Jesus seems to be saying that compared to some of the things we get so excited about, observing the right dress code when we go out to a party or to a posh restaurant, deciding whether we’re for or against gay marriage, and even where we stand on human rights’ issues, the decision whether we are for or against Jesus is far more important, because it’s an apodictic rule. Jesus expects us to decide - in every age and every place - whether we are going to follow his agenda and be exalted in heaven, or  to reject his agenda and - ultimately - be brought low. Even when we run with the wolf pack, if we follow the rule of life laid down by the Lamb of God we need fear no evil, for the story ends with one final and memorable illustration of what it means to obey Jesus’ eternal command to be his disciples.  If we live by his rules within our family, at work, in our community and in our church, then even demons, snakes and scorpions will be unable to separate us from his love.

Comments

Popular posts from this blog

I don't believe in an interventionist God

Matthew 28.1-10, 1 Corinthians 15.1-11 I like Nick Cave’s song because of its audacious first line: ‘I don’t believe in an interventionist God’. What an unlikely way to begin a love song! He once explained that he wrote the song while sitting at the back of an Anglican church where he had gone with his wife Susie, who presumably does believe in an interventionist God - at least that’s what the song says. Actually Cave has always been very interested in religion. Sometimes he calls himself a Christian, sometimes he doesn’t, depending on how the mood takes him. He once said, ‘I believe in God in spite of religion, not because of it.’ But his lyrics often include religious themes and he has also said that any true love song is a song for God. So maybe it’s no coincidence that he began this song in such an unlikely way, although he says the inspiration came to him during the sermon. The vicar was droning on about something when the first line of the song just popped into his head. I suspect …

True Love

Mark 12:28-34 In 1981 Prince Charles was put on the spot during a television interview with Lady Diana Spencer, his new fiancee. The interviewer asked them if they were in love. Lady Diana’s instant response was , ‘Of course!,’ but Prince Charles replied, ‘Whatever “in love” means.’ Now in case you think Prince Charles is just a bit of a cold fish, on National Poetry Day 2015 he read a poem on Radio 4, ‘My love is like a red, red rose’ by Robbie Burns. I thought, ‘This is going to be a bit wooden,’ but I was wrong. He read the poem so movingly that Clarence House has made it available on YouTube and Twitter. Listening to him it was impossible to escape the conclusion that he now knows what being “in love” means. O my Love is like a red, red rose, That's newly sprung in June: O my Love is like the melody, That's sweetly played in tune. As fair art thou, my bonnie lass, So deep in love am I; And I will love thee still, my dear, Till a' the seas gang dry. But what does being “in …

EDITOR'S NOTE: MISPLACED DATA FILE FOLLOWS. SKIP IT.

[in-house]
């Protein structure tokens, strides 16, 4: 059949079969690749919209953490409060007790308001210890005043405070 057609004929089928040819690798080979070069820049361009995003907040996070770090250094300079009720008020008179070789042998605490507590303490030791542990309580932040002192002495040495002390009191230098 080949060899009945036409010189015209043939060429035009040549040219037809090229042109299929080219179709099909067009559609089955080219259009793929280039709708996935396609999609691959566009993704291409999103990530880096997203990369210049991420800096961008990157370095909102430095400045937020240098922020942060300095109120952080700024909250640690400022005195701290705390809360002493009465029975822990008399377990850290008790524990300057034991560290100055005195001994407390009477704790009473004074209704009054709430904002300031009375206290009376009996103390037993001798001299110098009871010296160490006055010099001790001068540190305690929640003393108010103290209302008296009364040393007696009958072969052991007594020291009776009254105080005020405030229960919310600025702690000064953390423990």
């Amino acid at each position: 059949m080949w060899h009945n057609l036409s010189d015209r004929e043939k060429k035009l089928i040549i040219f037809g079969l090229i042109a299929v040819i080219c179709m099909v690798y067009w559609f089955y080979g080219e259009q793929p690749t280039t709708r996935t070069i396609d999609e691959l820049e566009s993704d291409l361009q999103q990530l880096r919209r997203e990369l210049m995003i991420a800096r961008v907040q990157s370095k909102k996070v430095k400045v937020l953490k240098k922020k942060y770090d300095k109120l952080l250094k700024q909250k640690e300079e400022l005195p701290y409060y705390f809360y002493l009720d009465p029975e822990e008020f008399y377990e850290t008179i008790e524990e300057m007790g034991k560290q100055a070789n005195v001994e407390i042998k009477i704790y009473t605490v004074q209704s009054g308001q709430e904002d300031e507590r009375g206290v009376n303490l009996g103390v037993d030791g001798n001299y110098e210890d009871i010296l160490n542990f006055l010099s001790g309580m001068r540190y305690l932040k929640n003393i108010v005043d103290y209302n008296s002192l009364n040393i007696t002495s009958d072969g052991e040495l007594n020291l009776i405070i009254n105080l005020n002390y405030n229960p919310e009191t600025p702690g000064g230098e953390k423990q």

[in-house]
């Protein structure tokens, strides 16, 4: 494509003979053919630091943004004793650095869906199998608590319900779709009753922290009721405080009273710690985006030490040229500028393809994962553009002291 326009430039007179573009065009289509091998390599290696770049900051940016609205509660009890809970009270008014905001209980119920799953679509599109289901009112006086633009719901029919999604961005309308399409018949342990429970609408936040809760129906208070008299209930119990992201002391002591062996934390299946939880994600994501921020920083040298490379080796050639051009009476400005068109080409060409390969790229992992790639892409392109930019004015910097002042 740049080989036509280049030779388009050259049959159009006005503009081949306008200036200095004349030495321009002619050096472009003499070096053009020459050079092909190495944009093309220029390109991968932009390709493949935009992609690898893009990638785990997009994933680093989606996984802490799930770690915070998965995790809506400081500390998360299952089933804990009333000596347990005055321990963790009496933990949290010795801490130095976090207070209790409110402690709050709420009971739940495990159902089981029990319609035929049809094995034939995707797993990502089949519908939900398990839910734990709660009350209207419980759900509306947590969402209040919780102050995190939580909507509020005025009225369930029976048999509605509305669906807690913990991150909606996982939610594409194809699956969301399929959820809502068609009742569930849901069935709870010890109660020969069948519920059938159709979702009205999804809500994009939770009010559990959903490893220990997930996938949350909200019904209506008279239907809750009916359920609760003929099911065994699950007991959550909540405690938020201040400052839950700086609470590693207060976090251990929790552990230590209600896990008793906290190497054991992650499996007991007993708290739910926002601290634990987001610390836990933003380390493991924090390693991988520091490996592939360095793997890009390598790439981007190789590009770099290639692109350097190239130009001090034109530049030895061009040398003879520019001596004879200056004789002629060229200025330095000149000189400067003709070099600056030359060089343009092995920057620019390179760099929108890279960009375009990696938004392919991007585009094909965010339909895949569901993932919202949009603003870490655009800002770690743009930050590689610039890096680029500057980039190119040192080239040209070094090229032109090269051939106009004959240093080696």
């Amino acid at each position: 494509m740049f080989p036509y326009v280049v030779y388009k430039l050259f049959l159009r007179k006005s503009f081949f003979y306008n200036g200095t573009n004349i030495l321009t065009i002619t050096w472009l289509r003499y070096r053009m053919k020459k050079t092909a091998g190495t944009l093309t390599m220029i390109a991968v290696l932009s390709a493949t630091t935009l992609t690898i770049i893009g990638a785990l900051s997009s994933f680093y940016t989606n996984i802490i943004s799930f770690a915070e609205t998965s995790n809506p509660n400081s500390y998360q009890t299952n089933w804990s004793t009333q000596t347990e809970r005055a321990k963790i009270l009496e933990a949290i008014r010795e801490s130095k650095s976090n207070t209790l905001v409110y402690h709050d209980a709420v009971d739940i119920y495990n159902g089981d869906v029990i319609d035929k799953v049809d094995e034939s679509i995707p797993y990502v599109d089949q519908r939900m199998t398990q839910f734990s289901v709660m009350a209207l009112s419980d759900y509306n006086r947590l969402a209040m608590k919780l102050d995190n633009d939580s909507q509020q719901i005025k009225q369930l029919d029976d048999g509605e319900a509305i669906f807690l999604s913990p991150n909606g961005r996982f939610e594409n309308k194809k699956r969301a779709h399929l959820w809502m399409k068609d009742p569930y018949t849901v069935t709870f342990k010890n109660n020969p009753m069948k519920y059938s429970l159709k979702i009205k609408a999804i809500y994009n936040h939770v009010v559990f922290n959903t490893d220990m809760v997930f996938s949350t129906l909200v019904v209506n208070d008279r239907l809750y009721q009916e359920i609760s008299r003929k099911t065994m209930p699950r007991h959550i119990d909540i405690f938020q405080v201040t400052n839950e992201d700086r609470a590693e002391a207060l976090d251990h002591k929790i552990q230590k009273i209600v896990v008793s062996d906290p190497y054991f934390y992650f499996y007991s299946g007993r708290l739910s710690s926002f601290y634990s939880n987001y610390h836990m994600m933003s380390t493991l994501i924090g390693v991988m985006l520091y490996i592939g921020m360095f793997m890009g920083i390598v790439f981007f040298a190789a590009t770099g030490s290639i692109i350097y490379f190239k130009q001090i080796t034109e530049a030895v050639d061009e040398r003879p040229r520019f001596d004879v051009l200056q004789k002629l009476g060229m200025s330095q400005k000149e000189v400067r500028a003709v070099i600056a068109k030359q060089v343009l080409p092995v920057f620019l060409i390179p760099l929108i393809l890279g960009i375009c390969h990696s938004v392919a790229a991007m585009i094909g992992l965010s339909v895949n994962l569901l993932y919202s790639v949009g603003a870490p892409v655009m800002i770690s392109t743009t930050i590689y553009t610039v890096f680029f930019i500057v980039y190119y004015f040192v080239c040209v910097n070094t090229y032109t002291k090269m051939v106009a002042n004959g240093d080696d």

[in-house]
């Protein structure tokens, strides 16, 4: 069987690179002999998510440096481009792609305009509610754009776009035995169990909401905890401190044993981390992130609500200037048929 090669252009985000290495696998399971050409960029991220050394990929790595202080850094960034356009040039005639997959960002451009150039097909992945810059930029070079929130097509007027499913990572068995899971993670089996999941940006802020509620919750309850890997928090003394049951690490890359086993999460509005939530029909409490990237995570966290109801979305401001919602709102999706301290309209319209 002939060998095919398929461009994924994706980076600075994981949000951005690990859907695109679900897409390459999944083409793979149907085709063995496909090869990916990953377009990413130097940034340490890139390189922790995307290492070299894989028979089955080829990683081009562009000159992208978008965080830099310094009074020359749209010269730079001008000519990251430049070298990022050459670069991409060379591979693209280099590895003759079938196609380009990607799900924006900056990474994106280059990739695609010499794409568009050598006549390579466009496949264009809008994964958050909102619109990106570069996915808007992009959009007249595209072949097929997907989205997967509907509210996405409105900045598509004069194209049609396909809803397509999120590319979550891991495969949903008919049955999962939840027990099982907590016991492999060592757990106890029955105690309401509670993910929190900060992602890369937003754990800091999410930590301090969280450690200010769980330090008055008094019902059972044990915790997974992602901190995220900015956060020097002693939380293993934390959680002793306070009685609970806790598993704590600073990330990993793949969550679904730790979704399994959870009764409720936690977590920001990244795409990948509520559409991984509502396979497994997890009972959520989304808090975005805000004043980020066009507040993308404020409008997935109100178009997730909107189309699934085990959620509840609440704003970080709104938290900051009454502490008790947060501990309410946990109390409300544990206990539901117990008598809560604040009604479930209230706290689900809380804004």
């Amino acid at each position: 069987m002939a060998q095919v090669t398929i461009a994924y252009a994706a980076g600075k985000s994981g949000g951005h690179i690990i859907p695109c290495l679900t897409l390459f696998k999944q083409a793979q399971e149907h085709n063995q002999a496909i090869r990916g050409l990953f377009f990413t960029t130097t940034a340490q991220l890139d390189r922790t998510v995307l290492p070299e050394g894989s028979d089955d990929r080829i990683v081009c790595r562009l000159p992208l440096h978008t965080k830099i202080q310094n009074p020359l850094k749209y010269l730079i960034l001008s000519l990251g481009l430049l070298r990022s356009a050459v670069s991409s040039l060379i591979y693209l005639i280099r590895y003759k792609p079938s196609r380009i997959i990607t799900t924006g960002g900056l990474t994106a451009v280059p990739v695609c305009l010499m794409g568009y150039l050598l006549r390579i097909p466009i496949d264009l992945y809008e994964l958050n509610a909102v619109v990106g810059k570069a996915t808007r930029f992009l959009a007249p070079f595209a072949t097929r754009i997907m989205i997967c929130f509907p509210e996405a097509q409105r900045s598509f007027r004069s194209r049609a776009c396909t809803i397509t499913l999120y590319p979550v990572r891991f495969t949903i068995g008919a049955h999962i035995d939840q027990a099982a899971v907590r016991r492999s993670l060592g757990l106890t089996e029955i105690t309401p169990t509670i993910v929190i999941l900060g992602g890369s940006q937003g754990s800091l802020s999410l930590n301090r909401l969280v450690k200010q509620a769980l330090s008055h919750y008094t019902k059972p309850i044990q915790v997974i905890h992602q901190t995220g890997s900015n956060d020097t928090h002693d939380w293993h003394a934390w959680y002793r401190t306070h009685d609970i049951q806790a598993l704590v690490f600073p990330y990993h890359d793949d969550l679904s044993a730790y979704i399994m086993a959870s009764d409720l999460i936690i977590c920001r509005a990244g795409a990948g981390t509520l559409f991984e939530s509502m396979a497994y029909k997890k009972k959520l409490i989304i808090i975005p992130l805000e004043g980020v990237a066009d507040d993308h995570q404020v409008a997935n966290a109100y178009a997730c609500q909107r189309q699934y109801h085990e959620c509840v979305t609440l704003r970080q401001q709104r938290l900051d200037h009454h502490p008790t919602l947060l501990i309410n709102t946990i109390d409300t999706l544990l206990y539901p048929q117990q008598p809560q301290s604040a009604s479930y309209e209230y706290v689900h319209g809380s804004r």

Why are good people tempted to do wrong?

Deuteronomy 30.15-20, Psalm 119.1-8, 1 Corinthians 3.1-4, Matthew 5.21-37 Why are good people tempted to do wrong? Sometimes we just fall from the straight and narrow and do mean, selfish or spiteful things. But sometimes we convince ourselves that we’re still good people even though we’re doing something wrong. We tell ourselves that there are some people whose motives are totally wicked or self-regarding: criminals, liars, cheats, two-timers, fraudsters, and so on, but we are not that kind of person. We’re basically good people who just indulge in an occasional misdemeanour. So, for example, there’s Noble Cause Corruption, a phrase first coined apparently in 1992 to explain why police officers, judges, politicians, managers, teachers, social workers and so on sometimes get sucked into justifying actions which are really totally wrong, but on the grounds that they are doing them for a very good reason. A famous instance of noble cause corruption is the statement, by the late Lord Denni…